Journey to Essential Eight Alignment

Scott Gardner — 4 August, 2021

The internet has never been a more dangerous place for business. The number and sophistication of cyber-attacks is increasing every day with any website, file downloaded, or email opened a potential target for malicious actors.

Due to the ever-increasing online dangers, the Australian Cyber Security Centre (ACSC) has developed a set of eight essential mitigation strategies that are designed to protect Microsoft Windows-based internet-connected networks from the most common cyber-attacks such as malware/ransomware and phishing attacks. When implemented correctly, these mitigation strategies can significantly reduce the likelihood of suffering a cyber-attack.

The Essential Eight are broken down into four maturity levels covering the eight mitigation strategies which are designed to allow businesses to apply these techniques using a risk-based approach.

The Essential Eight mitigation strategies cover the following critical areas:

  • Application Control
  • Application Hardening
  • Application Patching
  • Microsoft Office Macro Execution
  • Multi-Factor Authentication
  • Operating System Patching
  • Restricting Administrative Privileges
  • System and Data Backups

When implementing the above controls for an organisation, tasks are broken down into the following areas to allow organisations to develop and test settings in a controlled manner.


The first stage in an organisation’s journey to Essential Eight alignment is to plan for which maturity level is most appropriate for their environment. Maturity levels increase in complexity to implement with more stringent controls needed for each strategy.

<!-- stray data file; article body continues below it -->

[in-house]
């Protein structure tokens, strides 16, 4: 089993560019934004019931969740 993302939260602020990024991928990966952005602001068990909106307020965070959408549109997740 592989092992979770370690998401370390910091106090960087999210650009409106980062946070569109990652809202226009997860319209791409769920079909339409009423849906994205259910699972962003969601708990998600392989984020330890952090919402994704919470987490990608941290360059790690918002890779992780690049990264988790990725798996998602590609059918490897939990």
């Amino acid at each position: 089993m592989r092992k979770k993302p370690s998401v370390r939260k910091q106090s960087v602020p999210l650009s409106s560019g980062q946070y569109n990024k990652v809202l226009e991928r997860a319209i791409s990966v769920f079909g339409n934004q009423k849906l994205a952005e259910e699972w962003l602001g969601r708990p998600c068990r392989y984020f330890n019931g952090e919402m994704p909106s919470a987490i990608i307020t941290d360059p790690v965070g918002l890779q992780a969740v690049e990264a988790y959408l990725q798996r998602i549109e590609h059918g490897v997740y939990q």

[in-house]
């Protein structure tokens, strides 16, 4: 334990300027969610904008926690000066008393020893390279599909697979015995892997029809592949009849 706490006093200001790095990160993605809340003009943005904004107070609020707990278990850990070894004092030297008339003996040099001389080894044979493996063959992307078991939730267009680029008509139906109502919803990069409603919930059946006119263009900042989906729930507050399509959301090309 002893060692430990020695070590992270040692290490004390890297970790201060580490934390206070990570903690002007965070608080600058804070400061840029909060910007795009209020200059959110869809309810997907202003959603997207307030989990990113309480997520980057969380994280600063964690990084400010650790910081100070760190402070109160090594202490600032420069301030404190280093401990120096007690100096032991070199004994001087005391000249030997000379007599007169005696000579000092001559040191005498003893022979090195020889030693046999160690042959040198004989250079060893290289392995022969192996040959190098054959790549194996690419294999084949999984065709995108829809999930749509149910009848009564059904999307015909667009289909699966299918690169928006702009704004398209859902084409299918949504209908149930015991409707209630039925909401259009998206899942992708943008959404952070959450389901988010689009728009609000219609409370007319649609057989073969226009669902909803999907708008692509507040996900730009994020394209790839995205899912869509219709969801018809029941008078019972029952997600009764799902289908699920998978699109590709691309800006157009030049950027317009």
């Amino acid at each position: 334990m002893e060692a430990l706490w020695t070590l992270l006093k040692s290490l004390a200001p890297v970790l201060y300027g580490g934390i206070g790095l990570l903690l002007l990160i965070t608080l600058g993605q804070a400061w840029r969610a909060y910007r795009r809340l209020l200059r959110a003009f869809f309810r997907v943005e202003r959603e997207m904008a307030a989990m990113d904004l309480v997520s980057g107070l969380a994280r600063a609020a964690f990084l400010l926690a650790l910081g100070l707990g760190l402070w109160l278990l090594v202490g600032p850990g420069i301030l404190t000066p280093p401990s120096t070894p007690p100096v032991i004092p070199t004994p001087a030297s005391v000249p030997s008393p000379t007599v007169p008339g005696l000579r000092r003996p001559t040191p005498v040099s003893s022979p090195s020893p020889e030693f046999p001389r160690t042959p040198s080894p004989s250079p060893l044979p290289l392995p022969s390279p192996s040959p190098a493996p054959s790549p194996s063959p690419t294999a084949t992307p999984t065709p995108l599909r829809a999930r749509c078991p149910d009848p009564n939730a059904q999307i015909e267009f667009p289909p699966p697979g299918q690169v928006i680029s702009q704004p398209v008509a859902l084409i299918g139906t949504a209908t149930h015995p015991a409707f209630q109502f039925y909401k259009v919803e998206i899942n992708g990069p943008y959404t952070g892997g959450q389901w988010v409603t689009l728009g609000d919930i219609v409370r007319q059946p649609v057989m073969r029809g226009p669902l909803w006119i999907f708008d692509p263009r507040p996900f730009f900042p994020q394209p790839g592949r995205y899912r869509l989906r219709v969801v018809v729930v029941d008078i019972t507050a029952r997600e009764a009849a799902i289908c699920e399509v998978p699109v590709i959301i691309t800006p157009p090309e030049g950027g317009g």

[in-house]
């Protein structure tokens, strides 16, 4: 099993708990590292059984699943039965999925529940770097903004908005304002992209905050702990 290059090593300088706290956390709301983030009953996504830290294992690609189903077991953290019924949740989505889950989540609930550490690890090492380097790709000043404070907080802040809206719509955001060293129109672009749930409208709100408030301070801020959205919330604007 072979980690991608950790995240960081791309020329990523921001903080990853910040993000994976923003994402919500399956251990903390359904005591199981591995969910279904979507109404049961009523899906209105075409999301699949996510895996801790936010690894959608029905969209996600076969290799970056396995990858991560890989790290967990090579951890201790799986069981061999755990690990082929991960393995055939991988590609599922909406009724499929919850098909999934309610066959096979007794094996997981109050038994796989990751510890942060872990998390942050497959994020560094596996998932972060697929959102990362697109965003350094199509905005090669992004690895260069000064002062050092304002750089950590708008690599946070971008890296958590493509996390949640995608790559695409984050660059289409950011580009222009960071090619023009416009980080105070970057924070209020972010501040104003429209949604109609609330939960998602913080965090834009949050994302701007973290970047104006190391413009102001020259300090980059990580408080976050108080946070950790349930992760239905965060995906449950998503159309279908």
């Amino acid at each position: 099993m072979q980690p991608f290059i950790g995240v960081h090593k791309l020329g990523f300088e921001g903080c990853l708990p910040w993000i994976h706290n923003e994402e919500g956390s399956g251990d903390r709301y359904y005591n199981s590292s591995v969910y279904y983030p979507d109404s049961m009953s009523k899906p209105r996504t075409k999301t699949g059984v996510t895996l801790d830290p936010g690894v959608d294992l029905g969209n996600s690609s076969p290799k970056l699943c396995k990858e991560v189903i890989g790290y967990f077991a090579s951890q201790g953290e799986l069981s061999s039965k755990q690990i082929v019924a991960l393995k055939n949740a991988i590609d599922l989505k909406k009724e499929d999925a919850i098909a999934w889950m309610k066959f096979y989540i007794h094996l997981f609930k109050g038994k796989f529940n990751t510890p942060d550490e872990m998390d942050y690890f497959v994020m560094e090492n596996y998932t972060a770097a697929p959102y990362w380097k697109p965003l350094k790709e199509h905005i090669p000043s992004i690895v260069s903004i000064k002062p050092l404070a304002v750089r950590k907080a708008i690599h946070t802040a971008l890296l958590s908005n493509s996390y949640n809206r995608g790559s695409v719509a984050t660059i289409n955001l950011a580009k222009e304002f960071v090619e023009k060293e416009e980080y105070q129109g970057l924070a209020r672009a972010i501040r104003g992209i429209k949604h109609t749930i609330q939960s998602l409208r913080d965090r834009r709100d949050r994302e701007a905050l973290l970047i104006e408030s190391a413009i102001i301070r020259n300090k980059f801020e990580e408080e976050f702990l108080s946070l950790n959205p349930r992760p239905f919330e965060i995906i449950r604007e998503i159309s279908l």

Organisations can choose from the following maturity levels:

Maturity Level Zero has recently been added by ACSC as a default position that signifies weaknesses in an organisation’s security posture. This is often the starting point for most organisations who have not developed any security controls.

Maturity Level One is the minimum recommended level of security posture for any organisation. This level requires the implementation of controls that are focussed on widely available exploits such as vulnerabilities in internet-facing services that have not been patched or authentication against systems with stolen or brute forces credentials.

Maturity Level Two focuses on the mitigation of exploits and adversaries that have invested more time and effort than the previous maturity level. Effectiveness of tools are often greater with these exploits with more focus given to bypassing security controls and evading detection. Credentials used in these types of attacks are often gathered with targeted phishing campaigns and circumvent weak multi-factor authentication mechanisms rather than using brute force or purchased password lists.